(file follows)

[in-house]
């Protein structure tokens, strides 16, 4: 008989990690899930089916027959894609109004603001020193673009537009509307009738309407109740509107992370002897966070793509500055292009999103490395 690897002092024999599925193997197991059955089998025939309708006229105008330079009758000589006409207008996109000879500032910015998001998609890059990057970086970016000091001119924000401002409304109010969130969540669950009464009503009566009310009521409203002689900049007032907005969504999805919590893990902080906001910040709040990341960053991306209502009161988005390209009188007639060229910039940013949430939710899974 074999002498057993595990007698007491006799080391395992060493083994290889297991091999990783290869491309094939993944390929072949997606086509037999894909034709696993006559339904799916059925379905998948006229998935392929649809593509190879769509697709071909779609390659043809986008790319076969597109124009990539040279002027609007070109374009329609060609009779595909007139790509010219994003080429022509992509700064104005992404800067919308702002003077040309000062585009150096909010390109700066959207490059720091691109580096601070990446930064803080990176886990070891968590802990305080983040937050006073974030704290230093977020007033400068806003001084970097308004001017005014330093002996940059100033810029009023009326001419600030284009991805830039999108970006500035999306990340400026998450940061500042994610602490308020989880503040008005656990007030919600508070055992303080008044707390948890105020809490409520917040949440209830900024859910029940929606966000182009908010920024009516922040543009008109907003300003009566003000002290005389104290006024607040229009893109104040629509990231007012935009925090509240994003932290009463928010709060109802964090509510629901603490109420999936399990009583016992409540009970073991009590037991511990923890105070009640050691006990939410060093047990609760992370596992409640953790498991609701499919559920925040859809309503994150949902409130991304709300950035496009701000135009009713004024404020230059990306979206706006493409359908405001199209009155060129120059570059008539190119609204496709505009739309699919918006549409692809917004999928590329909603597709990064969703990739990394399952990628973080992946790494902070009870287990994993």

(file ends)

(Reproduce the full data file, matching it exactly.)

[in-house]
């Protein structure tokens, strides 16, 4: 008989990690899930089916027959894609109004603001020193673009537009509307009738309407109740509107992370002897966070793509500055292009999103490395 690897002092024999599925193997197991059955089998025939309708006229105008330079009758000589006409207008996109000879500032910015998001998609890059990057970086970016000091001119924000401002409304109010969130969540669950009464009503009566009310009521409203002689900049007032907005969504999805919590893990902080906001910040709040990341960053991306209502009161988005390209009188007639060229910039940013949430939710899974 074999002498057993595990007698007491006799080391395992060493083994290889297991091999990783290869491309094939993944390929072949997606086509037999894909034709696993006559339904799916059925379905998948006229998935392929649809593509190879769509697709071909779609390659043809986008790319076969597109124009990539040279002027609007070109374009329609060609009779595909007139790509010219994003080429022509992509700064104005992404800067919308702002003077040309000062585009150096909010390109700066959207490059720091691109580096601070990446930064803080990176886990070891968590802990305080983040937050006073974030704290230093977020007033400068806003001084970097308004001017005014330093002996940059100033810029009023009326001419600030284009991805830039999108970006500035999306990340400026998450940061500042994610602490308020989880503040008005656990007030919600508070055992303080008044707390948890105020809490409520917040949440209830900024859910029940929606966000182009908010920024009516922040543009008109907003300003009566003000002290005389104290006024607040229009893109104040629509990231007012935009925090509240994003932290009463928010709060109802964090509510629901603490109420999936399990009583016992409540009970073991009590037991511990923890105070009640050691006990939410060093047990609760992370596992409640953790498991609701499919559920925040859809309503994150949902409130991304709300950035496009701000135009009713004024404020230059990306979206706006493409359908405001199209009155060129120059570059008539190119609204496709505009739309699919918006549409692809917004999928590329909603597709990064969703990739990394399952990628973080992946790494902070009870287990994993």